Archive for November, 2009
In the wake of the White House decision to transfer five individuals to New York for trial who are accused of 9/11 attacks, media reports have documented escalating criticism which cuts across party lines.
According to a new study, the juice of mangosteen fruit, which has been known for its anti-inflammatory properties, may also help reduce the risk of heart disease and diabetes in obese individuals.
Did you know that our Pilgrim forefathers tried communism when they first landed at Plymouth Rock? Keep reading to learn how the experiment in communism failed, and what William Bradford did to correct it…
A new study finds that one out of every eight stroke victims has a mild stroke beforehand. The research, appearing in the journal Neurology, reports that 12 percent of all stroke victims identified over a four-year period in Ontario suffered a transient ischemic attack (TIA)—or mild stroke.
*Where were you on Nov. 16, 2000? Most of us would find it impossible to know for certain where we were on any given day—especially if it were almost a decade ago. But for one hedge-fund manager, his whereabouts for four days in 2000 was worth almost $27 million. That’s how much Julian Robertson saved […]
On November 16th the Second Amendment Foundation (SAF) filed its 73 page brief to the U.S. Supreme Court in the case of McDonald v. Chicago, disputing the city’s restrictive firearm laws.
It can give you a boost of energy, but new research finds a cup of joe can’t help preserve brain function as you age. According to Reuters, researchers at the University of Helsinki assessed the coffee drinking habits, as well as other social, demographic and health data of a large population of twins who were 50-years-old on average.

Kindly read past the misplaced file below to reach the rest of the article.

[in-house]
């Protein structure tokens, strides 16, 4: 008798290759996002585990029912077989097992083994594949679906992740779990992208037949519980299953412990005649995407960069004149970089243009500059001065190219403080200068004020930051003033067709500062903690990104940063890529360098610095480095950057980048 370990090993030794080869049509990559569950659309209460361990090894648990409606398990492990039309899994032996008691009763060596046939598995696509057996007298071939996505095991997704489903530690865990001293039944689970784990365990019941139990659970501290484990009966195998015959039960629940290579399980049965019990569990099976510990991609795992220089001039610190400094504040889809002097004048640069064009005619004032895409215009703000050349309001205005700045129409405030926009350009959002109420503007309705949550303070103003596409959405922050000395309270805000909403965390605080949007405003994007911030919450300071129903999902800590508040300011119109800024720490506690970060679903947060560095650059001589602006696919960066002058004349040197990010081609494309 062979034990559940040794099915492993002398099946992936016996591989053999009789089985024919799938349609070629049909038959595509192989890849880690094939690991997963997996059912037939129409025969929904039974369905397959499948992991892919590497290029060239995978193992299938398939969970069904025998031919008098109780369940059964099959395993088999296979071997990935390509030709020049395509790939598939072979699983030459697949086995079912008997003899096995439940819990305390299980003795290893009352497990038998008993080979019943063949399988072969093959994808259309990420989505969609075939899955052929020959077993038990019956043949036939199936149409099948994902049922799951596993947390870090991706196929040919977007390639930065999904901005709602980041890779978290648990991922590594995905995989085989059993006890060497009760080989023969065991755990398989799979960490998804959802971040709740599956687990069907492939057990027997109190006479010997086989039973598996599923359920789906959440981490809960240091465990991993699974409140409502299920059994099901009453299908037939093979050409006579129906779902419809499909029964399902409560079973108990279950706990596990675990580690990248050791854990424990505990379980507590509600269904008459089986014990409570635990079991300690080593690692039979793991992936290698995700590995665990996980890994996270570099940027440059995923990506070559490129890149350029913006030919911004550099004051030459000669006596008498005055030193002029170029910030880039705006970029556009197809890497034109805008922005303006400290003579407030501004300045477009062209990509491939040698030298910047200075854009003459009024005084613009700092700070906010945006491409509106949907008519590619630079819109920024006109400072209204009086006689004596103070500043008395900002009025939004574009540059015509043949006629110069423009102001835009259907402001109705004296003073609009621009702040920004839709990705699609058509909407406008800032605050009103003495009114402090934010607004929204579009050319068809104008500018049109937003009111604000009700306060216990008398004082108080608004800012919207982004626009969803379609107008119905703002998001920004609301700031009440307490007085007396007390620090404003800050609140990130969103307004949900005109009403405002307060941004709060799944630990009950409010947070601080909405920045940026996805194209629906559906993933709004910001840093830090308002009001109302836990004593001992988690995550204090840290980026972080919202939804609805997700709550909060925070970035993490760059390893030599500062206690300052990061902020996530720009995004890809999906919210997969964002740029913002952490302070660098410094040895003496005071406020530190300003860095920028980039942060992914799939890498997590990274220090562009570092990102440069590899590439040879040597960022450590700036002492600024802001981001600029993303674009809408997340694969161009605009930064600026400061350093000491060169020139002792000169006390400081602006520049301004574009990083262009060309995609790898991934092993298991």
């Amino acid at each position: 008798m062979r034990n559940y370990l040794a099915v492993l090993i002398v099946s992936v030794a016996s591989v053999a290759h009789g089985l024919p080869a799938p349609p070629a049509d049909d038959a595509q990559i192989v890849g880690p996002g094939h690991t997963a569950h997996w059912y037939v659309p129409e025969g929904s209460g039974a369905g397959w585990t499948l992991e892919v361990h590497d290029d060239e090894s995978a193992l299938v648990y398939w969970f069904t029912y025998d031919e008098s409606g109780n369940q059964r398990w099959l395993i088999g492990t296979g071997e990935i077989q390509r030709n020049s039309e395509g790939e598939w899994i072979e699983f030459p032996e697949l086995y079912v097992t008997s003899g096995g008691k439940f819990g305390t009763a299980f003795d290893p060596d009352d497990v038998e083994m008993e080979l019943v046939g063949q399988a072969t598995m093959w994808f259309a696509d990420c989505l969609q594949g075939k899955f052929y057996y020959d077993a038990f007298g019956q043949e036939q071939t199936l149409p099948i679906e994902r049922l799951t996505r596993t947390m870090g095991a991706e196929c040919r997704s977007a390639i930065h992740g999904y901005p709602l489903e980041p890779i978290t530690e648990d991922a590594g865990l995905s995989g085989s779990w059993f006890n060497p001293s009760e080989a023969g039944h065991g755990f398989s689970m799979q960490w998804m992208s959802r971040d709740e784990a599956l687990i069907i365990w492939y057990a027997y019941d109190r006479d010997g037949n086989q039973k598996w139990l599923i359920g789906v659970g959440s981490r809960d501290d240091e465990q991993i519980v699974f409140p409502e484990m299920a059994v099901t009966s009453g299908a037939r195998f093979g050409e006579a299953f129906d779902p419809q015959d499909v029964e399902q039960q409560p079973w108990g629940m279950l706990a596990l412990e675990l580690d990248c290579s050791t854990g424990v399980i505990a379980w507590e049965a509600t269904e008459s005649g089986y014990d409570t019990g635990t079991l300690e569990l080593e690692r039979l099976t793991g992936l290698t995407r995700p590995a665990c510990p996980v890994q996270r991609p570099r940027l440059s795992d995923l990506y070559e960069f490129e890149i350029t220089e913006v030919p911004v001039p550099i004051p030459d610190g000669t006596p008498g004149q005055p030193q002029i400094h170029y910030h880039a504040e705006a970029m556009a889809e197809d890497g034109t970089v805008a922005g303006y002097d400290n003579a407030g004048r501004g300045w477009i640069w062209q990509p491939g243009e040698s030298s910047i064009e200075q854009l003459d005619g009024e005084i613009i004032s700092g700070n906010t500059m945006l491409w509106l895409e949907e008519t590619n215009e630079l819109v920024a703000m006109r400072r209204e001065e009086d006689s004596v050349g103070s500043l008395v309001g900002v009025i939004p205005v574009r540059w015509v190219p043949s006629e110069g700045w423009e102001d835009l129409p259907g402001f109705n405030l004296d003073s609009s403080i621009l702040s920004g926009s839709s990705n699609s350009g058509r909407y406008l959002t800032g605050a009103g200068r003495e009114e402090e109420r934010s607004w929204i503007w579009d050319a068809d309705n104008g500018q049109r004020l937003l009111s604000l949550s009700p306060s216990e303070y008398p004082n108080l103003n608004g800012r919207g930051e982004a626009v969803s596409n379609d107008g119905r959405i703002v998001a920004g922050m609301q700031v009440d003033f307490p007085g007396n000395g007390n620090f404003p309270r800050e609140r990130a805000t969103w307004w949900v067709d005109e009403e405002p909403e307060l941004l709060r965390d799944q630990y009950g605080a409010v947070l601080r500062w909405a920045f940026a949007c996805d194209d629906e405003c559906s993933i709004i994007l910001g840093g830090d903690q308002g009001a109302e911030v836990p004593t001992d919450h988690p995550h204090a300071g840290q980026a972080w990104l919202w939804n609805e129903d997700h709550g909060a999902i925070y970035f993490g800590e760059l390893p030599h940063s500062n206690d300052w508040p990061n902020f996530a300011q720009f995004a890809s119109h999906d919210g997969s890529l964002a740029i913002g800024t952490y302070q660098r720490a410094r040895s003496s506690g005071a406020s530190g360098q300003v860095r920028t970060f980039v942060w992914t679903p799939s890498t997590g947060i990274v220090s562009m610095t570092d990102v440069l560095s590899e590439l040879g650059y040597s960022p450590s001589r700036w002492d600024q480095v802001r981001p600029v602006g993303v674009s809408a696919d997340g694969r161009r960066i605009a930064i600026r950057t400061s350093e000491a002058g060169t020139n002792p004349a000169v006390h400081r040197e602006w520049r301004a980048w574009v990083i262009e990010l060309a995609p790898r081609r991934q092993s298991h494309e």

Researchers have been searching for a long time for ways to minimize the side effects of radiation therapy, and there are signs they may have found a natural solution that can help cancer patients tolerate their treatments better.
Almost since its adoption in July 1789, the U.S. Constitution—the oldest continuously effective written constitution in the world—has been under assault by presidents, Congress and errant decisions handed down by Supreme Court justices. That’s the view of Judge Andrew P. Napolitano in his book, The Constitution in Exile. Napolitano, the senior judicial analyst for Fox News Channel, New Jersey judge and legal professor and talk radio co-host, describes what the founders envisioned when they wrote the constitution. He explains Natural Law—that rights are endowed by a Creator, not by government—and what that idea meant to the Founders and should mean to us today. He describes Natural Law’s opposite—Positivisim—which is the idea that the law is whatever those in power say it is.
The abrupt departure of CNN anchor Lou Dobbs from his post at the network last week has given rise to intense media speculation about the reasons behind the move.